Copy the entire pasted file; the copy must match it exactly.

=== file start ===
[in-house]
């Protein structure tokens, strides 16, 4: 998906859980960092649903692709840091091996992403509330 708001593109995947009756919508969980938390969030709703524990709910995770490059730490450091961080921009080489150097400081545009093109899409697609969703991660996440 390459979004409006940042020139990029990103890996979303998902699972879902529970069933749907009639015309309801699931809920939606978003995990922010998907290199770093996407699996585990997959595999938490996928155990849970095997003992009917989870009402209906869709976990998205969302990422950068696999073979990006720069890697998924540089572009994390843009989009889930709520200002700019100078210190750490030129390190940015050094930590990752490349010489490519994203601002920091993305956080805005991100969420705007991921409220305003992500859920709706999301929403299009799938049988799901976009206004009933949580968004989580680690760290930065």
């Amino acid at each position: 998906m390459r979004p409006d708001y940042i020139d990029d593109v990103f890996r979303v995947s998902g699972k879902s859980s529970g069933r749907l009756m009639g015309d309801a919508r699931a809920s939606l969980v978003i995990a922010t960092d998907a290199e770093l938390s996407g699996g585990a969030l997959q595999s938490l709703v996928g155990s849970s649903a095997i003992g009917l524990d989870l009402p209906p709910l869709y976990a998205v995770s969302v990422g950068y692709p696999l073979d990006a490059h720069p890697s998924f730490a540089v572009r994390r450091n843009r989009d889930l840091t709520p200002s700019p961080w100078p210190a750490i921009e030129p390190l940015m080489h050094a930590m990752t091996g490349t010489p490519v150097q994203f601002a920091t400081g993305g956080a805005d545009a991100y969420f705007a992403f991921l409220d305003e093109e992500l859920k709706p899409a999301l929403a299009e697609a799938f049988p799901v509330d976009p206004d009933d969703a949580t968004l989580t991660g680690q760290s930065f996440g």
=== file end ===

[in-house]
């Protein structure tokens, strides 16, 4: 998906859980960092649903692709840091091996992403509330 708001593109995947009756919508969980938390969030709703524990709910995770490059730490450091961080921009080489150097400081545009093109899409697609969703991660996440 390459979004409006940042020139990029990103890996979303998902699972879902529970069933749907009639015309309801699931809920939606978003995990922010998907290199770093996407699996585990997959595999938490996928155990849970095997003992009917989870009402209906869709976990998205969302990422950068696999073979990006720069890697998924540089572009994390843009989009889930709520200002700019100078210190750490030129390190940015050094930590990752490349010489490519994203601002920091993305956080805005991100969420705007991921409220305003992500859920709706999301929403299009799938049988799901976009206004009933949580968004989580680690760290930065």
């Amino acid at each position: 998906m390459r979004p409006d708001y940042i020139d990029d593109v990103f890996r979303v995947s998902g699972k879902s859980s529970g069933r749907l009756m009639g015309d309801a919508r699931a809920s939606l969980v978003i995990a922010t960092d998907a290199e770093l938390s996407g699996g585990a969030l997959q595999s938490l709703v996928g155990s849970s649903a095997i003992g009917l524990d989870l009402p209906p709910l869709y976990a998205v995770s969302v990422g950068y692709p696999l073979d990006a490059h720069p890697s998924f730490a540089v572009r994390r450091n843009r989009d889930l840091t709520p200002s700019p961080w100078p210190a750490i921009e030129p390190l940015m080489h050094a930590m990752t091996g490349t010489p490519v150097q994203f601002a920091t400081g993305g956080a805005d545009a991100y969420f705007a992403f991921l409220d305003e093109e992500l859920k709706p899409a999301l929403a299009e697609a799938f049988p799901v509330d976009p206004d009933d969703a949580t968004l989580t991660g680690q760290s930065f996440g």